Are Discussion Forums in Online Classes Effective?


Are discussion forums in online classes effective or beneficial? As with any tool that could be deployed during a course, the answer is not as simple as “yes” or “no.” Just like any other tool, it depends on how it is used. Here is the good, the bad, and something to consider about discussion forums.

Can Online Discussion Forums be Effective or Beneficial?

Absolutely! As a staple to most online learning courses, the evidence suggests that such forums can draw the more reserved students out to participate when they might not have otherwise done so (Orlando, 2017). Above and beyond that, discussion forums offer an opportunity for critical thinking and reflection, time to explore and formulate responses, the examination of other ideas, the ability to practice professional communication and writing, and an abundance of reference materials that would not be presented in a face to face discussion (Cavanaugh, 2001).

Can Online Discussion Forums be Ineffective or Disadvantageous?

Absolutely! In fact, the reasons above and beyond technological ignorance or shyness are plenty. An instructor can make a mess of things if they are not careful. If students do not know the objectives of the discussion if expectations are unclear, or if a student’s posts go unanswered, student participation will be lacking, and any benefit that could have been received will either be hindered or missed (Macdonald, 2020). Also, without carefully formed questions and expectations, a few students will likely dominate the discussions (Orlando, 2017). Ask me how I know!

Furthermore, unrealistic due dates for posts will limit exploration and critical thinking, so instructors who rely on discussion forums must ensure that time is allotted for the actual goal (Morrison, 2012). Moreover, instructors must be aware that the posts of some students will lack depth. This often demonstrates a lack of critical thinking and reflection (Morrison, 2012). When identified, instructors should take the time to discover why this is happening or work with that student to course correct.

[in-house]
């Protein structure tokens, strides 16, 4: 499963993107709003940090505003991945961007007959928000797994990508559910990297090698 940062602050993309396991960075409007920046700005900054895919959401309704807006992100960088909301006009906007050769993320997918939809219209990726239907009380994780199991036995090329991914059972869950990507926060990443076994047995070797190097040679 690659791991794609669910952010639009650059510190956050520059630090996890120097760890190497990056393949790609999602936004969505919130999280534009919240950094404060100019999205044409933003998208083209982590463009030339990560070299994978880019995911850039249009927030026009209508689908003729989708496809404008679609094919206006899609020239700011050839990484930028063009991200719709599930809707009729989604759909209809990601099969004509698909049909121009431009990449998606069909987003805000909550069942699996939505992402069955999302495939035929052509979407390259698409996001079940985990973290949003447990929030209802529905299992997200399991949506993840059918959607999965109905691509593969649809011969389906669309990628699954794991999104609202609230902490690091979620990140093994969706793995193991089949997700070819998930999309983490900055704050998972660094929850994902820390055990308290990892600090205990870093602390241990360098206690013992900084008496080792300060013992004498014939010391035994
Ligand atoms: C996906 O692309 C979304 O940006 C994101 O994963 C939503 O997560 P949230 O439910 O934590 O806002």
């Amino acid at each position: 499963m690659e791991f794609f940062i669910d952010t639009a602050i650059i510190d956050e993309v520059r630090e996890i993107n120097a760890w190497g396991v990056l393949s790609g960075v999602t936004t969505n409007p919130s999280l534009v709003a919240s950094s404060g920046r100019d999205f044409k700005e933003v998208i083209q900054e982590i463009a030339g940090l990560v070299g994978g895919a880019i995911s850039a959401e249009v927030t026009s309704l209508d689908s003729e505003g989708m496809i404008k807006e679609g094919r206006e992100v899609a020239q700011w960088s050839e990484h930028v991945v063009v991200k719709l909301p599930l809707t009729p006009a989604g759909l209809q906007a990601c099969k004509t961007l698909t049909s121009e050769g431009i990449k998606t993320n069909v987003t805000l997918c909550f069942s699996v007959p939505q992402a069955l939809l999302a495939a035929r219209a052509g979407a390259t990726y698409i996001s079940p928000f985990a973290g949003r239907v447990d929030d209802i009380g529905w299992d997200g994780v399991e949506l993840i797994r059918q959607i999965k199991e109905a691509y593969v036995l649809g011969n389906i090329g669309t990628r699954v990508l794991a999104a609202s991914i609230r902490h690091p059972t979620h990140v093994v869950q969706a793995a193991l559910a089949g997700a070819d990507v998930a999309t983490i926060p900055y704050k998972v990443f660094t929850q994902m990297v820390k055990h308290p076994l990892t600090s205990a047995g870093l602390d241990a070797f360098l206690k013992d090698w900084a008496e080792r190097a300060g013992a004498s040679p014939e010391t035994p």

Is There a Better Tool or Approach?

Discussions are a critical component of any learning environment, so we should consider the word “better” a relative one. Accordingly, I’m not suggesting that such forums be done away with. However, some things can be done to maximize discussion forums. A few examples might be aligning the discussion forum with the learning goals rather than just assigning busywork, being detailed in the instructions and desired outcomes, and ensuring reciprocation and validation for posters (Macdonald, 2020). Another great idea comes from Charles Hodges, a professor of instructional technology at Georgia Southern University. His courses split discussions into two-week blocks where students post responses in the first week and evaluate and converse in the second (Lieberman, 2019).


When deploying an online discussion forum, it is essential to understand the purpose of the forum and the true nature of people. The good news is that, as the class progresses, students tend to participate more often (Orlando, 2017). However, instructors must be vision-oriented and remember that the point and purpose of such forums are the exploration of ideas, critical thinking and reflection, and creating a sense of community among students. This can be achieved with enough planning, enough time for students, and a keen eye.  

If you enjoyed this article, you might also like my article, “The Internet and Distance Education.”


Cavanaugh, T. (2001). Benefits of a discussion forum. Retrieved September 30, 2020, from

Lieberman, M. (2019, March 27). Inside Higher Ed. Retrieved September 30, 2020, from

Macdonald, S. (2020). Online Discussion Forums. Retrieved September 30, 2020, from

Morrison, D. (2012, November 10). 3 Reasons Students Don’t Participate in Online Discussions. Retrieved September 30, 2020, from Orlando, J. (2017, March 16). What Research Tells Us about Online Discussion. Retrieved September 30, 2020, from